The reality is that most of what happens in American politics is transactional. People look for ways to influence those in power by throwing money in their direction. Politicians are all too happy to vacuum up contributions from supporters and people who want access or something in return. After politicians leave office, they often trade on their relationships and previous positions to enrich themselves and their families.Clinton Cash ends,
Hillary's apparent involvement in these transactions is even more troubling. While Bill was a private citizen, Hillary was still a government official. Her tenures as a senator and as secretary of state are marked by an alarming pattern of large money flows: the sources of the funds, the amounts, and the timing were frequently suspect. Many payments occurred as Hillary was grappling with vital national security questions involving everything from uranium to the Keystone XL pipeline.
In fact, the money flow did not slow down when Hillary became America's chief diplomat. On the contrary, it accelerated, especially the funds from overseas. And the funds came from a collection of troubling sources: foreign governments, third world oligarchs, and foreign corporations. The biggest paydays came not from countries like Great Britain or Germany, but from countries and industries with cultures where bribery and corruption are common and occur on a massive scale. [...]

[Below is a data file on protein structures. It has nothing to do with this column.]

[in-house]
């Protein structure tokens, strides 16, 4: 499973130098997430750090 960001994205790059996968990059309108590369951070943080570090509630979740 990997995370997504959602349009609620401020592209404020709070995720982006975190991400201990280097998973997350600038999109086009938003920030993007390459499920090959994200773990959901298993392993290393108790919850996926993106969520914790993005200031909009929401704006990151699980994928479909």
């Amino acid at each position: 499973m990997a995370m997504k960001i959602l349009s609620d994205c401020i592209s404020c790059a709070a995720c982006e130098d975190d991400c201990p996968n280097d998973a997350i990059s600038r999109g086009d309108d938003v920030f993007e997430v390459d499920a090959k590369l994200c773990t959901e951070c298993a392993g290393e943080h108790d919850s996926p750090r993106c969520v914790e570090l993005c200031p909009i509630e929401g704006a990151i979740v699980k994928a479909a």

The Clintons are perhaps the most politically sophisticated public figures of their generation. They know how things work in the corridors of power and around the world; they know that foreign governments are trying to influence American foreign policy; and they know that bribery is rampant around the world. They have numerous avenues for making money. Some of those avenues might not be as lucrative as giving a $700,000 speech in Nigeria, but they would be much cleaner.
Even if nothing illegal occurred, one has to wonder about the political judgment involved. Surely the mere appearance of selling American power and influence to foreign interests should be enough to cause a former US president -- and a possible future one -- to steer well clear of such potentially embarrassing entanglements. "Bribery interferes with trade, investment, and development," Hillary Clinton said at the OECD's fiftieth-anniversary forum in 2011. "It undermines good governance and encourages greater corruption. And of course, it is morally wrong -- and far too common."
On that we can all agree.
The Washington Post declared about Clinton Cash,
When Schweizer's book hits stores Tuesday, heads in Washington are going to explode.Despite the prophecy, it appears the book didn't cause near the scandal Bill and Hillary deserve. The fact of the matter is they are both masters of enchantment. And they've got key Arizona Democratic leaders under their spell.
If it weren't so, those people would be more interested in strategizing to gain influence over the GOP at the state capital rather than cheering on Hillary Clinton for mesmerizing unsuspecting voters.